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Leaving Well

Caring for a loved one at the end of his/ her life is a challenging experience. As end of life care can last between days and months, you should seek advice from your healthcare professional and find ways to approach the situation in a loving and calm manner for yourself and your senior.

End of Life Care


Palliative care refers to medical care and support that focus on the needs of the patients approaching end of life, where a cure or reversal of the disease and its process is no longer possible.

The purpose of palliative care is to improve the quality of life and relieve pain. As a caregiver, you should discuss palliative care options with the doctor, together with your loved one.

You can understand more about palliative care from the Singapore Hospice Council or Moments of Life website. You can also enroll for training courses to manage the needs of your loved one at home, and watch learning videos here.

THE DEATH CONVERSATION

Beyond addressing the day-to-day care needs, the other challenge that caregivers face is approaching their loved ones on the topicof death. Not only is dying a deeply personal journey, but talking to your loved one who is dying can be made harder if if your family perceives it as a taboo topic.

However, talking about death does not hasten the death process. Rather it can help you to better deal with the worries and fears. Involve your senior as much as possible by planning ahead to know his/her values and preferences. This helps you in deciding the care arrangement when they can no longer do so. If you are uncertain how to carry out the conversation, these cards by the Singapore Hospice Council or games can help to guide the session.

Let your loved one take the lead in the conversation and do not force it upon them. Sometimes, your senior may not want to talk. It is okay to sit with him/ her in silence. Be kind and understanding. Encourage them to share their goals and memories. Reminiscing and laughing about funny moments help you and your loved one to appreciate and enjoy the time you have together.

The stress of seeing a loved one suffer can lead to family disagreements. You can reduce this by sharing and communicating, to keep the family comforted and informed on your loved one’s condition and wishes. Have an open and honest discussion on the final care so that family members can offer their help and share responsibilities. There are family counsellors who can help during such difficult times.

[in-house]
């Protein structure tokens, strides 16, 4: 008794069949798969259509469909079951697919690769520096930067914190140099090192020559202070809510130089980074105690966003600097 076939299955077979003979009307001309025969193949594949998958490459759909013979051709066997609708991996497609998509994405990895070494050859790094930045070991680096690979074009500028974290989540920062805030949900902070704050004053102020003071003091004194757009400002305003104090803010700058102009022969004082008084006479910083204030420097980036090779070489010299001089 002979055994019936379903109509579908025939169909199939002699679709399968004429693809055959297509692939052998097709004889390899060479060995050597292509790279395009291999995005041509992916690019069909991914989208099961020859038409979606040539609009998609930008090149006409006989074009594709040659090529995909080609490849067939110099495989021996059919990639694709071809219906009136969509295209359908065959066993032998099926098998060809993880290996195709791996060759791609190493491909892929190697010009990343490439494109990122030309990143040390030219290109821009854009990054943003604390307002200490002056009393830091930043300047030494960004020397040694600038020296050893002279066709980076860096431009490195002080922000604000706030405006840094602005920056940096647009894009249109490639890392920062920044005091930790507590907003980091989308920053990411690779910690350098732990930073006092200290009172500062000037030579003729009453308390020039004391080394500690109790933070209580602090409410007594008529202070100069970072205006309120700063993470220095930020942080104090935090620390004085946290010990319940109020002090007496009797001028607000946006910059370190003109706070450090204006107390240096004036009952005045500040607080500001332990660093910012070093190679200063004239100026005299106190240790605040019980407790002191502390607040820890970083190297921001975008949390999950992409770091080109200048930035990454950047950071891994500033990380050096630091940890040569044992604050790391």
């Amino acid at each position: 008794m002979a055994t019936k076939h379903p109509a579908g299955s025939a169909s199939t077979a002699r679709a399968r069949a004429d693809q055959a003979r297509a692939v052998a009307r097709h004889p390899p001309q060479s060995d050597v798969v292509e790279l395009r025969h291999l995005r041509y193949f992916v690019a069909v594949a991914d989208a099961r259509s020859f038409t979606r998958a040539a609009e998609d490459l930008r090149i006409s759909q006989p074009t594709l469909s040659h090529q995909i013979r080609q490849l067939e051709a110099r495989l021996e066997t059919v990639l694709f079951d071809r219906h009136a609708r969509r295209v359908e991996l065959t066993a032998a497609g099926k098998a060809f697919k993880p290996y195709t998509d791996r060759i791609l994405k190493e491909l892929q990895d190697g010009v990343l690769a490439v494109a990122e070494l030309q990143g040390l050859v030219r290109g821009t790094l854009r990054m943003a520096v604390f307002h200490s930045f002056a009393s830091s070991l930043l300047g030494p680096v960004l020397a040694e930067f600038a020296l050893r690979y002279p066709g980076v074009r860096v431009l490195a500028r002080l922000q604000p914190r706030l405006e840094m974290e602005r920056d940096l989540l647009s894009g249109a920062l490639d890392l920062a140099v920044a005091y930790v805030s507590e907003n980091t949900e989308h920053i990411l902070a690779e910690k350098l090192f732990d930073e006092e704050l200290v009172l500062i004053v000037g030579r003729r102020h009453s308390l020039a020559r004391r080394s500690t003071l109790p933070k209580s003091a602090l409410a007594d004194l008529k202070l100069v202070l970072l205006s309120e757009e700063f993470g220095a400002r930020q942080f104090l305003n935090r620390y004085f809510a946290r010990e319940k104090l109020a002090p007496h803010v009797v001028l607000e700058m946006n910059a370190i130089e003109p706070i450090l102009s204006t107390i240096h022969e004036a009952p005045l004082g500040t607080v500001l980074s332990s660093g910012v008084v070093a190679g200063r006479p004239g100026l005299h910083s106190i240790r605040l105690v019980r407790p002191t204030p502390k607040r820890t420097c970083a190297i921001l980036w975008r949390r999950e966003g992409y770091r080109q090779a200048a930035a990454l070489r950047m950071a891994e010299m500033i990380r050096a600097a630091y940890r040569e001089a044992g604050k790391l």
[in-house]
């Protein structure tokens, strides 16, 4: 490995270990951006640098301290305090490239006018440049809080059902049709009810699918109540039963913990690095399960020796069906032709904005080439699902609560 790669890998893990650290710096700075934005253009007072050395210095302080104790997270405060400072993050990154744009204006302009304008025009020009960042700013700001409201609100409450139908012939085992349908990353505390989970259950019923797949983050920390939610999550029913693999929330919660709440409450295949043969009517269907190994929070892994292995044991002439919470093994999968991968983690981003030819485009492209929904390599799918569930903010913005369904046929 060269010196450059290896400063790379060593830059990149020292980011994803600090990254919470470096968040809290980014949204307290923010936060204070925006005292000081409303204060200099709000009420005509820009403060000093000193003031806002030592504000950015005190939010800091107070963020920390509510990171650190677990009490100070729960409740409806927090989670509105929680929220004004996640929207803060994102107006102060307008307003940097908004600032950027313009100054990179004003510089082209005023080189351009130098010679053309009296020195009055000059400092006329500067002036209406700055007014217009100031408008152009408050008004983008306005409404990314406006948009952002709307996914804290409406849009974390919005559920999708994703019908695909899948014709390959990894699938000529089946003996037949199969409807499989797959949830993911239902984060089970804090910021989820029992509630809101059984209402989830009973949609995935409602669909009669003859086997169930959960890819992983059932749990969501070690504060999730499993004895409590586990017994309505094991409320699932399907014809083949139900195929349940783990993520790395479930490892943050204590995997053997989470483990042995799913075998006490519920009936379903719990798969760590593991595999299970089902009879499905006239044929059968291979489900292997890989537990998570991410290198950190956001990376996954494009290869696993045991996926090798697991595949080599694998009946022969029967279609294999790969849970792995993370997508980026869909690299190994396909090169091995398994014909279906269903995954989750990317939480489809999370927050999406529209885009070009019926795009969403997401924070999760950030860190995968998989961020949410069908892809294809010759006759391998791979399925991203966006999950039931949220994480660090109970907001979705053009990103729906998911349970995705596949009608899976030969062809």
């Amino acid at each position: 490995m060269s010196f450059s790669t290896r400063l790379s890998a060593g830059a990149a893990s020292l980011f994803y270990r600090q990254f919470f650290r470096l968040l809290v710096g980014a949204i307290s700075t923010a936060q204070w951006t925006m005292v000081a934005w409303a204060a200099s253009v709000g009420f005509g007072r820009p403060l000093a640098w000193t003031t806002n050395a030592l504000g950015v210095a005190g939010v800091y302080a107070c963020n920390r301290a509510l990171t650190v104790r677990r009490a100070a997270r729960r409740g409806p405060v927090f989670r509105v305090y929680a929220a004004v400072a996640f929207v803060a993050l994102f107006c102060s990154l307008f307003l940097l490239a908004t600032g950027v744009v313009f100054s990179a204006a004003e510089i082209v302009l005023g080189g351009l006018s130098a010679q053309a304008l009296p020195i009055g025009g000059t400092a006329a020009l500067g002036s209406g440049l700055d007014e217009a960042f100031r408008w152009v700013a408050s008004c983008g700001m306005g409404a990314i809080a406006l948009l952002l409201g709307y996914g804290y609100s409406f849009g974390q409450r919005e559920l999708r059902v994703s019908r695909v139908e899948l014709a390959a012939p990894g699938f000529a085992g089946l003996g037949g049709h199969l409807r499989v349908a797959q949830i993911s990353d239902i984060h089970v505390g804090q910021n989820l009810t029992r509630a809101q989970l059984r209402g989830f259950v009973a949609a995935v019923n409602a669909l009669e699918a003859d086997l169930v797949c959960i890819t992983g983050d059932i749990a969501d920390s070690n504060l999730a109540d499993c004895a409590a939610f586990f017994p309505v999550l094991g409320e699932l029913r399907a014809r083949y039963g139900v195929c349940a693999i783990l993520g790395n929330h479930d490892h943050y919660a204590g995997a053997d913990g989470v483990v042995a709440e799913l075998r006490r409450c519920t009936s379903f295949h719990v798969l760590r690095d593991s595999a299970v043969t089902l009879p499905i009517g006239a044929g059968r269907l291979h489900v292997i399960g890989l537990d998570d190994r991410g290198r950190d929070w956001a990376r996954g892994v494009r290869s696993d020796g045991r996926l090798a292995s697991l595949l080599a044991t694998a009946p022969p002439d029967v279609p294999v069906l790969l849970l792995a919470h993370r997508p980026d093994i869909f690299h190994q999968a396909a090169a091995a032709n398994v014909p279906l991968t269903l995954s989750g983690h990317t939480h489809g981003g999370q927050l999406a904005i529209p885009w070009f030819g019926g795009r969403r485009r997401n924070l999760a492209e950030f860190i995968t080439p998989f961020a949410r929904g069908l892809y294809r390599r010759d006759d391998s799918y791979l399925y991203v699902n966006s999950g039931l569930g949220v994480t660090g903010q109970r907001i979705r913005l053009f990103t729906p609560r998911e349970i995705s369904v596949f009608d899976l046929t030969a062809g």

For more tips in talking about dying, go to the Singapore Hospice Council and the Dying Matters website here.

BE AWARE OF YOUR OWN NEEDS

Caring and managing emotions at the end of life can be stressful and overwhelming. Do remember to take care of your own needs. Eat balanced meals and take time to take a break and rest. You and your family can take turns to care for your loved one.

However, if these emotions do not improve over time, do speak to professionals such as social workers, counsellors or doctors about it.

Support groups:

Here are some ways to deal with your feelings:

Feeling
Examples
Suggestions on Ways to Deal or Cope
Worried or anxiousWhat is going to happen? What if it's painful? What if something goes wrong?Accept these feelings. It is okay to feel worried or to be anxious about things. Try to go ahead with everyday life. Worry is normal.
DenialMaybe the doctors are wrong. This cannot be happening.
Express your feelings to a loved one or close friend. Just talking it out could help you to deal with the situation.
BargainingMaybe if I pray every day, she will get better.
Explore your feelings. Think about how you feel and why you are trying to change things. If you feel any regrets, express them and try to let go of them.
ImpatienceI wish his suffering will end quickly.
Enjoy the moments you have with your loved one, and focus on the present moment.
Guilt
What if it is all my fault? I should have forced her to go for treatment earlier.It is okay to cry, or even laugh. Whatever you are feeling is acceptable. Talk to someone about your feelings.
LonelinessMy dad is my best friend. What will I do without him?Talk about your good times together and share the memories you want to cherish. Communicate with your loved one.
EmptinessI do not know what to feel. I feel nothing. Maybe I am cold-hearted.Say to your departing one what is in your heart. It will help you to come to terms with the situation.
Self-pityLife is so unfair. Everyone is happy but me.Pray or meditate, or simply have a chat with a close friend or family member.

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Caring for your loved one towards the end of their life in a peaceful and loving environment.
Leaving Well
Caring for your loved one towards the end of their life in a peaceful and loving environment.
Leaving Well | Agency for Integrated Care Singapore